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China’s Copper Imports: Did Data Spoil Freeport’s Party?

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China’s copper import data

While China is the key driver of global steel and aluminum supply, copper mining is concentrated in Latin America (ILF). Although Latin America holds the sway in the copper supply, China drives the global demand. China accounts for more than 45% of the global copper demand. Several observers see China’s copper imports data as a leading indicator for the country’s copper demand. Let’s see how Chinese copper imports looked in August.

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Copper imports in August

China imported 390,000 metric tons of unwrought copper and copper products in August 2017—compared to 350,000 metric tons in the same month last year. Although imports have risen 11.4% on a yearly basis, they’re flat on a month-over-month basis. Notably, August is the fourth consecutive month that China’s unwrought copper imports have been flat on a monthly basis. China’s copper imports data in August dampened the market’s sentiments. As a result, we saw a sell-off in copper prices (BHP).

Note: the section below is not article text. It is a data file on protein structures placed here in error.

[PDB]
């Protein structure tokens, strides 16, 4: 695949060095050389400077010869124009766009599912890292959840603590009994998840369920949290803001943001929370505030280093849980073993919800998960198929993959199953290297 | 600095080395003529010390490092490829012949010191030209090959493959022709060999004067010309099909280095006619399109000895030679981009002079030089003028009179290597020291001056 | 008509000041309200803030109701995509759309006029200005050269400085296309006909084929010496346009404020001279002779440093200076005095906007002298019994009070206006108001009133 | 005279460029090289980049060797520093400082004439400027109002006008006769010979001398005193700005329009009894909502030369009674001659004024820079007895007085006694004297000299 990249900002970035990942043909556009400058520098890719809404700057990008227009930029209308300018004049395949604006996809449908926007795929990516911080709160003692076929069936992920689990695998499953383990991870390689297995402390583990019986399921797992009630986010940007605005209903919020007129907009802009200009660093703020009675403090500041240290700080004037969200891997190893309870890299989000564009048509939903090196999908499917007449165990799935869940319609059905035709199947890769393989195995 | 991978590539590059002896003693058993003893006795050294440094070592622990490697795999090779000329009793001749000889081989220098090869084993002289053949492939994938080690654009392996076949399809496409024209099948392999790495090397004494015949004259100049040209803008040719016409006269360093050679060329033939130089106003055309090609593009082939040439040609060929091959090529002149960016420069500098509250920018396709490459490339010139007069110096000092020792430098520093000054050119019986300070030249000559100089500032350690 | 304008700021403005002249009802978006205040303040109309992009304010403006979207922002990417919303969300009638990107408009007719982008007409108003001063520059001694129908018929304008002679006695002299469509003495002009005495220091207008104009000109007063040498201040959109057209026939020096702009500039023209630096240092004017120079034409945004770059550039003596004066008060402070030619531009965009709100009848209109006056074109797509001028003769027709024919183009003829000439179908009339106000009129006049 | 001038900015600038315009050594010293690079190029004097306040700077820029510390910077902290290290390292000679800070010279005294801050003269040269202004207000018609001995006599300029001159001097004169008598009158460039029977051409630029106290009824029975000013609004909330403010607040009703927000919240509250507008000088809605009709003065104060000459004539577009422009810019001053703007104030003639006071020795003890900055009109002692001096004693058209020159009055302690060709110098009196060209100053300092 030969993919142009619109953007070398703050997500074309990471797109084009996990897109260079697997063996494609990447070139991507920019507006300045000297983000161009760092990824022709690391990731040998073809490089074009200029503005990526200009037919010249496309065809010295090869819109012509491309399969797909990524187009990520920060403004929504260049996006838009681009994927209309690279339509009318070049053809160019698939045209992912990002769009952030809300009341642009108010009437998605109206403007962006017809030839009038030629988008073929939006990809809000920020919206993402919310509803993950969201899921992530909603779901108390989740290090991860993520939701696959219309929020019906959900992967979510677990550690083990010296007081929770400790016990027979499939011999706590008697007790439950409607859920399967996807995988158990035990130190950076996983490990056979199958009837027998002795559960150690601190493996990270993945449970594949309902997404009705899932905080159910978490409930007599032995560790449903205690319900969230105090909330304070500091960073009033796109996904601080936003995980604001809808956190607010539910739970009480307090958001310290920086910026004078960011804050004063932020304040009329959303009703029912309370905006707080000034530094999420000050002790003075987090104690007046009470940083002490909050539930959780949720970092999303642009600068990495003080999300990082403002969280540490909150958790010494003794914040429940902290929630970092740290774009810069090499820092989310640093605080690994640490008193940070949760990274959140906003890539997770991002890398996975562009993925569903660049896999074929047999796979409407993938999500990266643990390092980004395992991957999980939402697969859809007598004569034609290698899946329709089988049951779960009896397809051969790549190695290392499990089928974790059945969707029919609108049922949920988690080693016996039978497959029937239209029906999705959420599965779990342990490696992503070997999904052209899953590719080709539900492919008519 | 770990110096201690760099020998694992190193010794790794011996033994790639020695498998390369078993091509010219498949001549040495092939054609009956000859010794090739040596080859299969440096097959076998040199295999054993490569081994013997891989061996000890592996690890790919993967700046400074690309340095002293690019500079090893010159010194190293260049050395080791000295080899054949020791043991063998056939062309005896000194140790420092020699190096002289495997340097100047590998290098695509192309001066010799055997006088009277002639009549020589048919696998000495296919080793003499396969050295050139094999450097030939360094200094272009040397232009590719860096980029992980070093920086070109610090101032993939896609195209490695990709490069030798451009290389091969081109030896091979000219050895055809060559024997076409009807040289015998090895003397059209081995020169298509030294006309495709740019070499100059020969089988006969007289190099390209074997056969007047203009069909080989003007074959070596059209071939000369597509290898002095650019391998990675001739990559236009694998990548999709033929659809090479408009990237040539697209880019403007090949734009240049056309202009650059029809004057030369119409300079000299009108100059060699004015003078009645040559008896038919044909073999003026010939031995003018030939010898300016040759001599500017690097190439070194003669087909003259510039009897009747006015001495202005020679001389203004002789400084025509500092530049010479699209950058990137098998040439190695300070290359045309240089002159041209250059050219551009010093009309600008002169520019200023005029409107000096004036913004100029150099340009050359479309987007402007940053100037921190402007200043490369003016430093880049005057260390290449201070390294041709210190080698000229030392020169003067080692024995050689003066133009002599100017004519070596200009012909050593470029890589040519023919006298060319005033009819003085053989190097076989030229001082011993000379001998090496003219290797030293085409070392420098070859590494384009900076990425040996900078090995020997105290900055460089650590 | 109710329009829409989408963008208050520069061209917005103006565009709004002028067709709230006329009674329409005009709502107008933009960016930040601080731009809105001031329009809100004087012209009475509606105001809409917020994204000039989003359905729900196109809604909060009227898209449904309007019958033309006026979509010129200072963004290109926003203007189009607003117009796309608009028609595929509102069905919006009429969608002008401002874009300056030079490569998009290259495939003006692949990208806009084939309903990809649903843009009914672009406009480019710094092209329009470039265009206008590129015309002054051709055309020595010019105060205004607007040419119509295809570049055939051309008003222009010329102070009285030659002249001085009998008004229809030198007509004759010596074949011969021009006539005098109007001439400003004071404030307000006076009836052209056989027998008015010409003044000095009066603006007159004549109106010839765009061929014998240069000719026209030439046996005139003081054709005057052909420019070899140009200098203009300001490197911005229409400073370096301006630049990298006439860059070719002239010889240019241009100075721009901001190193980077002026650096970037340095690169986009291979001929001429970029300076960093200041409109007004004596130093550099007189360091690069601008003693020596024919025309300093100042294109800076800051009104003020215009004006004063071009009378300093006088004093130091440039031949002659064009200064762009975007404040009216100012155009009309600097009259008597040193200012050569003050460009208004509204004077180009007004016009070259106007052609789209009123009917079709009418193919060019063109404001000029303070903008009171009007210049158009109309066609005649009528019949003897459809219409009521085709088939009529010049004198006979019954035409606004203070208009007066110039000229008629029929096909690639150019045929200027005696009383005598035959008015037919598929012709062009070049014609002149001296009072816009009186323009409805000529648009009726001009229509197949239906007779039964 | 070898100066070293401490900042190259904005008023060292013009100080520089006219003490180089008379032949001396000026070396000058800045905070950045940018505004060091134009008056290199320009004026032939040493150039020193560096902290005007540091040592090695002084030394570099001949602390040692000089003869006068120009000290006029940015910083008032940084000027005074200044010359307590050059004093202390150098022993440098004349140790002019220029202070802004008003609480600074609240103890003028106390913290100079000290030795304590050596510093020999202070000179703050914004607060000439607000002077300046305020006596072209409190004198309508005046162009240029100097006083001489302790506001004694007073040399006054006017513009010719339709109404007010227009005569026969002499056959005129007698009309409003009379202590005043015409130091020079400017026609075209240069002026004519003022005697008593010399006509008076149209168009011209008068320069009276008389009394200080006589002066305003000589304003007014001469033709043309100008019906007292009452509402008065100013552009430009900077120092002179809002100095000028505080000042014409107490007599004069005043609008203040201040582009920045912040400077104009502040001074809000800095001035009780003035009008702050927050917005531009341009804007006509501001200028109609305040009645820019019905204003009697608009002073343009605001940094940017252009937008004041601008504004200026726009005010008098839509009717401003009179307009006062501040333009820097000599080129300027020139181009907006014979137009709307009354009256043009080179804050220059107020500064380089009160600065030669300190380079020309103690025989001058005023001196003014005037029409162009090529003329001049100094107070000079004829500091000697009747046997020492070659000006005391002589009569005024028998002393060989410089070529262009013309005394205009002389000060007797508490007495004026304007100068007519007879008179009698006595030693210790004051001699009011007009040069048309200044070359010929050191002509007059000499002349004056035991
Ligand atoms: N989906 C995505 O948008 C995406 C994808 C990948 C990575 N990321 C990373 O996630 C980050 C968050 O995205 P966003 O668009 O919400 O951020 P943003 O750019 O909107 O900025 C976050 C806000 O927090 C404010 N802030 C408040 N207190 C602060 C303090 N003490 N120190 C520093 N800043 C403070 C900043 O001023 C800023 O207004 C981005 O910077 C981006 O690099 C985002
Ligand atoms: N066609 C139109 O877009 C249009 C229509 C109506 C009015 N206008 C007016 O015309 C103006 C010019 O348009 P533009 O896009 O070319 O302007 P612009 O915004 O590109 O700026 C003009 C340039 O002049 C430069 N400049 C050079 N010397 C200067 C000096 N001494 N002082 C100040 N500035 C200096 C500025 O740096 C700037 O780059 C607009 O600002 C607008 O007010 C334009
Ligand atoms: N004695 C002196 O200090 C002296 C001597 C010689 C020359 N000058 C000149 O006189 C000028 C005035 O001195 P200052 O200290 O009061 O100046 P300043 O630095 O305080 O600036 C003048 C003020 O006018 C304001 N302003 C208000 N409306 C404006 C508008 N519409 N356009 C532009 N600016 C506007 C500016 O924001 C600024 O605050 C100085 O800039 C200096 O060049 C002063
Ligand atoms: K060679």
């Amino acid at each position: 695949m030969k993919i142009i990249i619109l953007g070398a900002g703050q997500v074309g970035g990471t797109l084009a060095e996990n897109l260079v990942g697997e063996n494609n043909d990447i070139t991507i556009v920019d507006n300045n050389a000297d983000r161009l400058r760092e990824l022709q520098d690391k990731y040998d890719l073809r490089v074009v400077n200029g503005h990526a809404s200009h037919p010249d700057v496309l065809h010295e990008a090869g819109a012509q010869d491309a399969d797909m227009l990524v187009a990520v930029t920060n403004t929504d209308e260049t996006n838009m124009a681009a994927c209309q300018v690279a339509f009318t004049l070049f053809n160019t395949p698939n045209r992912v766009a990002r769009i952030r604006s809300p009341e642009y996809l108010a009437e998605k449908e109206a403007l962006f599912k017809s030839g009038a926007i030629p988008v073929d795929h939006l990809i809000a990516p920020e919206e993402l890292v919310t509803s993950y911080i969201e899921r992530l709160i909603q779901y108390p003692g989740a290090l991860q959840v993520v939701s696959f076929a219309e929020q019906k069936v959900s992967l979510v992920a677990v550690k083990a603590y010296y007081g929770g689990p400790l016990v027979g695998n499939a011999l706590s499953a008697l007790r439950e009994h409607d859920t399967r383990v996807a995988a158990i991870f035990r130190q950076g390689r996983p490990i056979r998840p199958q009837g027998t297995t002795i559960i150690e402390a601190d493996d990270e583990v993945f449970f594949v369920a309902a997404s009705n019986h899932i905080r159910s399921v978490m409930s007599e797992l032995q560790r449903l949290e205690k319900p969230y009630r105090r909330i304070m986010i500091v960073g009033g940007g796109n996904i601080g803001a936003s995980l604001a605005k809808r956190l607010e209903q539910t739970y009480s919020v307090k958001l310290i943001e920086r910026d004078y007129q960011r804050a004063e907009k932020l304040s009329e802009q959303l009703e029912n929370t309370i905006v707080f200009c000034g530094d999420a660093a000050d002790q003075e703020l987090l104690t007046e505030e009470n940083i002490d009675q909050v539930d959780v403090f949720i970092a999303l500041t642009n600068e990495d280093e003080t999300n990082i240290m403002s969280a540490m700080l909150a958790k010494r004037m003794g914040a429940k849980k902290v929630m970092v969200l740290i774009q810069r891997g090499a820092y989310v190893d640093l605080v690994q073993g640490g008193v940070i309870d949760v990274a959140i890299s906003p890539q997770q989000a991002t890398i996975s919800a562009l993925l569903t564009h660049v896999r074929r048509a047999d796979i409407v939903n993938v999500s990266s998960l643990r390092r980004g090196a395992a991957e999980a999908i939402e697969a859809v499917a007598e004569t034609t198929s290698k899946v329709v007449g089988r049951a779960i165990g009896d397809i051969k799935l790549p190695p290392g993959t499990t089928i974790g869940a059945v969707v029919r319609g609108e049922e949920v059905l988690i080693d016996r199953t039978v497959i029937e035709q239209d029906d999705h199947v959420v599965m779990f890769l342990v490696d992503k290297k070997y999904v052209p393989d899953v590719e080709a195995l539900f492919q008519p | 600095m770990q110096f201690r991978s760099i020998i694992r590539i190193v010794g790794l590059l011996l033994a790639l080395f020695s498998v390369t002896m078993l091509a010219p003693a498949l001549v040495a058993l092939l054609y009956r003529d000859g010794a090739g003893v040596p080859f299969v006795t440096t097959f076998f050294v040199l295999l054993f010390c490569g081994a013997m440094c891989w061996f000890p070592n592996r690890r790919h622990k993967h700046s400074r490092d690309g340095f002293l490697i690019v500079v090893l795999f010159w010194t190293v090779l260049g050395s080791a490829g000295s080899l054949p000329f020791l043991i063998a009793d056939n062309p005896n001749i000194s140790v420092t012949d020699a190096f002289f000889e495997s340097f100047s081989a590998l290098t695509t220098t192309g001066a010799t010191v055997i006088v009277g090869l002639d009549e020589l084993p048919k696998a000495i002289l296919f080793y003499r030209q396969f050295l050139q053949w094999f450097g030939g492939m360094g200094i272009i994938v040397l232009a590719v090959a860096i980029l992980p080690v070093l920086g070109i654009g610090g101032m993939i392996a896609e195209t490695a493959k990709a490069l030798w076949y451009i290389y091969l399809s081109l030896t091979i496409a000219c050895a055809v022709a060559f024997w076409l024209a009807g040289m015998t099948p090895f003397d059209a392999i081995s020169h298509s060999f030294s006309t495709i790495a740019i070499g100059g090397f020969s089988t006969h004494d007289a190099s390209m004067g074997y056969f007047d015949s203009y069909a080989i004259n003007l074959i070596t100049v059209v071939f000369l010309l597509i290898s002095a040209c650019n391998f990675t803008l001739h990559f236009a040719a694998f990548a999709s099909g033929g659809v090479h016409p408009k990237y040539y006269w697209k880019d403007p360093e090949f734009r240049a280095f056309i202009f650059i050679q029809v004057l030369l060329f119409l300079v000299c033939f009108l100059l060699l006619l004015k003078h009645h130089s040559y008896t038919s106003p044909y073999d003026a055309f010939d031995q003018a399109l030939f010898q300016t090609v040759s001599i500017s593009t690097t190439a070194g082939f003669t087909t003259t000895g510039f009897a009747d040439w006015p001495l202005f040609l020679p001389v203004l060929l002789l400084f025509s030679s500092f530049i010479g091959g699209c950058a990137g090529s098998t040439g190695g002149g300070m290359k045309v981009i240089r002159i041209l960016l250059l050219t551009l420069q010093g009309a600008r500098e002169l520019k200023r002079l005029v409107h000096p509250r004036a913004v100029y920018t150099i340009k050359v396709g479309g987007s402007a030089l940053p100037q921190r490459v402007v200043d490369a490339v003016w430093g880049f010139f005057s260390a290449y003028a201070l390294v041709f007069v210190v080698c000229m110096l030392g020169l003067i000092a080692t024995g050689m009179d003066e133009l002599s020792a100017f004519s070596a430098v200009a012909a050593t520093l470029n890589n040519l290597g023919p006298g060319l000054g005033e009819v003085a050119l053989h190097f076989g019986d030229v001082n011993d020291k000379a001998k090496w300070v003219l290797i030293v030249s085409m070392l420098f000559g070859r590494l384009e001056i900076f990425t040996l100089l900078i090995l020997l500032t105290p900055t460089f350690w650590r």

Copper prices

Notably, copper prices have been strong in the past few months. Better-than-expected global demand, supply issues at leading mines, the weaker US dollar, and China’s announcement to ban certain grades of copper scrap imports boosted the market’s sentiments. Copper miners including Freeport-McMoRan (FCX), Glencore (GLNCY), and Southern Copper (SCCO) have also followed copper higher. However, we saw weakness in copper miners after China’s August copper imports data were released.

In the first eight months of 2017, China’s unwrought copper imports were at ~3.0 million metric tons—a year-over-year fall of 12.5%. However, the steep decline in China’s unwrought copper imports is due to several factors and doesn’t necessarily reflect a demand slowdown.

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